In Chapters 5-8, Alam explores what makes a long marriage possible, scrutinizing the attitudes and compromises that allow two people to stay together into middle age. Part of staying married, he suggests, involves accepting that sex will never be novel again. In Chapter 5, Amanda feels sensual after her shower and looks forward to intimacy with Clay, but admits to herself that she wouldn’t have minded something new. While their encounter is more adventurous than usual, Amanda reverts almost immediately to her habitual caretaker role afterward, telling Clay he should give up smoking and dispassionately contemplating his death. While she still loves him, she is well aware of his physical imperfections when she sees him in the hot tub. The even longer marriage of G. H. and Ruth, also happy, first comes into focus when they appear at the front door and take on their established roles. They are like a double act, Ruth aware of her role as the one who smooths things over with people. A long marriage, we learn, requires both parties to give up certain freedoms, and also involves each spouse accepting their role in a division of labor.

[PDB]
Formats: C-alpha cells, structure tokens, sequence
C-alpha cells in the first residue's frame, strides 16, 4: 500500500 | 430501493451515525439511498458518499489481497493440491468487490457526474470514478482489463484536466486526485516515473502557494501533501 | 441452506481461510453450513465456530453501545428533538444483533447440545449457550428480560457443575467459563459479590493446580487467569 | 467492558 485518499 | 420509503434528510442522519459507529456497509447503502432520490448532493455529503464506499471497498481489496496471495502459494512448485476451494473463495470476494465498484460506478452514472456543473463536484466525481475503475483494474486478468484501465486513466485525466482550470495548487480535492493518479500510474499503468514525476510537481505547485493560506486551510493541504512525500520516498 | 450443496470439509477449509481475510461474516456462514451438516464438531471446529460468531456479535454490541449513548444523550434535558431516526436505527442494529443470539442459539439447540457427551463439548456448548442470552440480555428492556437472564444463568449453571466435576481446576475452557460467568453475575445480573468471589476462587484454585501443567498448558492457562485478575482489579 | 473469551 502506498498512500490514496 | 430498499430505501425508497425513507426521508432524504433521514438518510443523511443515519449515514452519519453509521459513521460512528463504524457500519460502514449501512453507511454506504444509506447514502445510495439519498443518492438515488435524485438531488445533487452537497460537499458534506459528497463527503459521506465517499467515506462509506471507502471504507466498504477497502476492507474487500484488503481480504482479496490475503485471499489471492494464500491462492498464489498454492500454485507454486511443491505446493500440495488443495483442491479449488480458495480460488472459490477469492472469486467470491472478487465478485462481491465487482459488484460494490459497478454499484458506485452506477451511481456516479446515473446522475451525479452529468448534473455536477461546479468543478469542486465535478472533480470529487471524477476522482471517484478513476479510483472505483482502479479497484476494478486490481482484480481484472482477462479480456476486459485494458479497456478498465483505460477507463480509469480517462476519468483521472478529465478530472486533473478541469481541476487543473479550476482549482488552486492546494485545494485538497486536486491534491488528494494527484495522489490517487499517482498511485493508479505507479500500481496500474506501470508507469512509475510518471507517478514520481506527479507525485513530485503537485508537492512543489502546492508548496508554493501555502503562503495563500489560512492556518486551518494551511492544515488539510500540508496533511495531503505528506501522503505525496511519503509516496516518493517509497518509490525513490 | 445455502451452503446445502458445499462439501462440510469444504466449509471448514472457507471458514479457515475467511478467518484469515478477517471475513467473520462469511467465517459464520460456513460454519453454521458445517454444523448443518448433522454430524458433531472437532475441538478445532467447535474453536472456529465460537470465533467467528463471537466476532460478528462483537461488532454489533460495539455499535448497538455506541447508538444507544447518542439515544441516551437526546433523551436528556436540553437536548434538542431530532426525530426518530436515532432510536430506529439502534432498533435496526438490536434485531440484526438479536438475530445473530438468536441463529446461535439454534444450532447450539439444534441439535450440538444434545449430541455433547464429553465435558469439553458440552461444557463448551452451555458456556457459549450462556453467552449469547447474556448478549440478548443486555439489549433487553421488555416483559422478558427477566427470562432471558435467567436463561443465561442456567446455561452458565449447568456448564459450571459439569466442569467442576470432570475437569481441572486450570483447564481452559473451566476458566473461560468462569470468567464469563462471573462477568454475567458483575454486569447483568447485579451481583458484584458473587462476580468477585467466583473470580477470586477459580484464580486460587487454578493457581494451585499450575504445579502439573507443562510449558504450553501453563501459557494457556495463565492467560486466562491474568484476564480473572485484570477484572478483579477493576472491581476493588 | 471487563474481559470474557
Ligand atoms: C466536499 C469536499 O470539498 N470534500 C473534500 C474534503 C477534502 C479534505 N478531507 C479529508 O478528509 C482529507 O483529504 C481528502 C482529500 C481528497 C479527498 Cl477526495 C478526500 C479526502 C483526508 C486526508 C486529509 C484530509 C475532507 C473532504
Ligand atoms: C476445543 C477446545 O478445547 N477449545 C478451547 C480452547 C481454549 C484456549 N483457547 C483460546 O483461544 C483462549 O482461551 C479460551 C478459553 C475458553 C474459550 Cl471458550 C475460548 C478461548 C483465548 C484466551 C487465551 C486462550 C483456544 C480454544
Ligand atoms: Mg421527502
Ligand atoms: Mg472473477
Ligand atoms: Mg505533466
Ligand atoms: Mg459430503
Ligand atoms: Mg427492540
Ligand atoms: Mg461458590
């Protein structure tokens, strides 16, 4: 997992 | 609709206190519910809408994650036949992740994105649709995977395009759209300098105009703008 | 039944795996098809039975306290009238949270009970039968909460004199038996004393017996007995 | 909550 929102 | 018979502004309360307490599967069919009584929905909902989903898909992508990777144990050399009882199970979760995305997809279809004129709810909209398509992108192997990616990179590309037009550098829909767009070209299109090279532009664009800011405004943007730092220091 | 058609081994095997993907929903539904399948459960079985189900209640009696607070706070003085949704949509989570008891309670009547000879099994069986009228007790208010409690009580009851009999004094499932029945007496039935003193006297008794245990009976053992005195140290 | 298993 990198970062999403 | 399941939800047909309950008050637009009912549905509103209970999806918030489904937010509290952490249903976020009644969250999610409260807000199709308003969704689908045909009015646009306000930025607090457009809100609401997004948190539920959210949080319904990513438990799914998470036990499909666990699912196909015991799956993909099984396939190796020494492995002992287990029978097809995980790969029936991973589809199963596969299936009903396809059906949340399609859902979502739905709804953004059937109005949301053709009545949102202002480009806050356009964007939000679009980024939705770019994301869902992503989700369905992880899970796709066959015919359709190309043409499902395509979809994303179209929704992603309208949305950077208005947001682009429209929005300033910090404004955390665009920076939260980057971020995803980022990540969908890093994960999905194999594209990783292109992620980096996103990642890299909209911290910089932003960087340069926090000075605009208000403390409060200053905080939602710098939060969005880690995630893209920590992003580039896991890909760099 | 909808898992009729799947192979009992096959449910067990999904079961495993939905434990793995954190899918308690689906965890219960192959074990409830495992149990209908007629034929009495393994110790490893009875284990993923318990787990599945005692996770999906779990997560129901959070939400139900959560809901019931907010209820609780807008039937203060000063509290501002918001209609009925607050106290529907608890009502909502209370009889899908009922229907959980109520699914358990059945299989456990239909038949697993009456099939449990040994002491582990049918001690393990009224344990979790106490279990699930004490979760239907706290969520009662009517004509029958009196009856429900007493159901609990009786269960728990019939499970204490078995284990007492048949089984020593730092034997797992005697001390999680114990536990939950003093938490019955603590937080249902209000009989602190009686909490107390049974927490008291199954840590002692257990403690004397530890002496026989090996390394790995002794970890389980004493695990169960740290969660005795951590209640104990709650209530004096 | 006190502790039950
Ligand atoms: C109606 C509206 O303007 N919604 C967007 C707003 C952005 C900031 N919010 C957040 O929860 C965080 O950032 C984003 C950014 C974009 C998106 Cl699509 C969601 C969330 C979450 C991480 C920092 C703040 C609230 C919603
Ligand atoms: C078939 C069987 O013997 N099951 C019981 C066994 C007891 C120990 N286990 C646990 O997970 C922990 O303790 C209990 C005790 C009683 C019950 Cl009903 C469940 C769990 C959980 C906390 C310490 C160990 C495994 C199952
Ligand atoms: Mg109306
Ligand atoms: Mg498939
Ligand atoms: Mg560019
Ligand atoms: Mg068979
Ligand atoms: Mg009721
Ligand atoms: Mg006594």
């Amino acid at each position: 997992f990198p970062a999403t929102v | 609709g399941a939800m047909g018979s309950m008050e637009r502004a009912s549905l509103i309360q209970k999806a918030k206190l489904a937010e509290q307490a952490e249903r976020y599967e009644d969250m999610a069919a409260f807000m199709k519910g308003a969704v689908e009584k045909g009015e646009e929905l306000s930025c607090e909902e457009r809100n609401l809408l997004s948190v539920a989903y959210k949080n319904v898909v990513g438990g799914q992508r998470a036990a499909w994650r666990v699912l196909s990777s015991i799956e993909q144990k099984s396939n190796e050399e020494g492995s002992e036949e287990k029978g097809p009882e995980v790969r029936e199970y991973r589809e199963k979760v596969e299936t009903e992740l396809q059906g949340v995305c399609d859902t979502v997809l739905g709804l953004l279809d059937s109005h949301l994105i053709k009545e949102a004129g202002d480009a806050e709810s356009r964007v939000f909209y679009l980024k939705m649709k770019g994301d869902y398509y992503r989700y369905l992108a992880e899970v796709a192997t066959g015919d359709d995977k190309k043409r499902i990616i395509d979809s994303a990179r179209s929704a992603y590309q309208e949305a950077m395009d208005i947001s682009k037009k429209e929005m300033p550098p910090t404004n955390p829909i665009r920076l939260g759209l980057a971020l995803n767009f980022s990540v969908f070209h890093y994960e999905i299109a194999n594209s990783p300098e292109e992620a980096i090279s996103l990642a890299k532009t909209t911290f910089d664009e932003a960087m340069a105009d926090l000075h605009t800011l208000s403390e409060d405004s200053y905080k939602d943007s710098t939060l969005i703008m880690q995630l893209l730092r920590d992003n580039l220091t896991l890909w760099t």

Dependence on technology, specifically on screens, affects all members of this vacationing family. In Chapter 5, Rose and Archie use cartoons to self-soothe after their strangely tiring encounter with real life, namely the beach. Later, Amanda scrolls through her emails as a kind of foreplay, enjoying how the electronic messages make her feel needed and even loved. At night, the TV takes the place of a hearth, allowing the family to be together without needing to interact. Amanda can even fall asleep in its glow without seeming antisocial. In Chapter 7, the shock of the knock at the door is intensified because technology has largely done away with the need to interact with strangers. Clay and Amanda are accustomed to living in a world where nothing happens without electronic forewarning, so the lack of phone signal, which precluded an announcement call, makes the late-night visit all the more frightening. Ironically, Amanda’s phone is able to receive a news alert confirming a blackout on the East Coast and corroborating G. H. and Ruth’s story. The ominous flickering of the lights at the end of Chapter 8 is a stark reminder of how utterly reliant they all are on that electricity and the technologies it powers.